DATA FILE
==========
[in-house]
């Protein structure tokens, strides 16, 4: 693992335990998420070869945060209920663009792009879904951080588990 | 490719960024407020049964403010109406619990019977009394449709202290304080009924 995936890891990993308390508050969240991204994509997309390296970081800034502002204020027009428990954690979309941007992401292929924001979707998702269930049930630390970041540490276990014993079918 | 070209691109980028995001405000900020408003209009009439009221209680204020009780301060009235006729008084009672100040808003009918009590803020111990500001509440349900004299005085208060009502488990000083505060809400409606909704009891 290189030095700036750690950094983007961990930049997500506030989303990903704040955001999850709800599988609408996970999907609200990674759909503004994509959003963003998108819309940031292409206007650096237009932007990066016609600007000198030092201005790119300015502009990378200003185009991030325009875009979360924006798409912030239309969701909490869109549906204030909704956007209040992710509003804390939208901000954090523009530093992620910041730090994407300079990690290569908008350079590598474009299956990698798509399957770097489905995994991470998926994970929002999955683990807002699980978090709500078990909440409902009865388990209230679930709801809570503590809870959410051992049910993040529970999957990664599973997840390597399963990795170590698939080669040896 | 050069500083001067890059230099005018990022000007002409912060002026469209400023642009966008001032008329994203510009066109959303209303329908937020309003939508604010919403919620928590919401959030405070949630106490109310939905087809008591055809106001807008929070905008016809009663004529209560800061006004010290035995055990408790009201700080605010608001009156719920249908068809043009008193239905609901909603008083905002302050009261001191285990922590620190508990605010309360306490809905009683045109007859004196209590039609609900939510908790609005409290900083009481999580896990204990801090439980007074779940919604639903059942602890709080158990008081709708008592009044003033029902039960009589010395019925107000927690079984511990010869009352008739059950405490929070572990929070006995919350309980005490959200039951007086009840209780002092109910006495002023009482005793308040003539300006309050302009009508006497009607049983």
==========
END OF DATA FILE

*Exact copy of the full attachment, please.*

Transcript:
[in-house]
């Protein structure tokens, strides 16, 4: 693992335990998420070869945060209920663009792009879904951080588990 | 490719960024407020049964403010109406619990019977009394449709202290304080009924 995936890891990993308390508050969240991204994509997309390296970081800034502002204020027009428990954690979309941007992401292929924001979707998702269930049930630390970041540490276990014993079918 | 070209691109980028995001405000900020408003209009009439009221209680204020009780301060009235006729008084009672100040808003009918009590803020111990500001509440349900004299005085208060009502488990000083505060809400409606909704009891 290189030095700036750690950094983007961990930049997500506030989303990903704040955001999850709800599988609408996970999907609200990674759909503004994509959003963003998108819309940031292409206007650096237009932007990066016609600007000198030092201005790119300015502009990378200003185009991030325009875009979360924006798409912030239309969701909490869109549906204030909704956007209040992710509003804390939208901000954090523009530093992620910041730090994407300079990690290569908008350079590598474009299956990698798509399957770097489905995994991470998926994970929002999955683990807002699980978090709500078990909440409902009865388990209230679930709801809570503590809870959410051992049910993040529970999957990664599973997840390597399963990795170590698939080669040896 | 050069500083001067890059230099005018990022000007002409912060002026469209400023642009966008001032008329994203510009066109959303209303329908937020309003939508604010919403919620928590919401959030405070949630106490109310939905087809008591055809106001807008929070905008016809009663004529209560800061006004010290035995055990408790009201700080605010608001009156719920249908068809043009008193239905609901909603008083905002302050009261001191285990922590620190508990605010309360306490809905009683045109007859004196209590039609609900939510908790609005409290900083009481999580896990204990801090439980007074779940919604639903059942602890709080158990008081709708008592009044003033029902039960009589010395019925107000927690079984511990010869009352008739059950405490929070572990929070006995919350309980005490959200039951007086009840209780002092109910006495002023009482005793308040003539300006309050302009009508006497009607049983």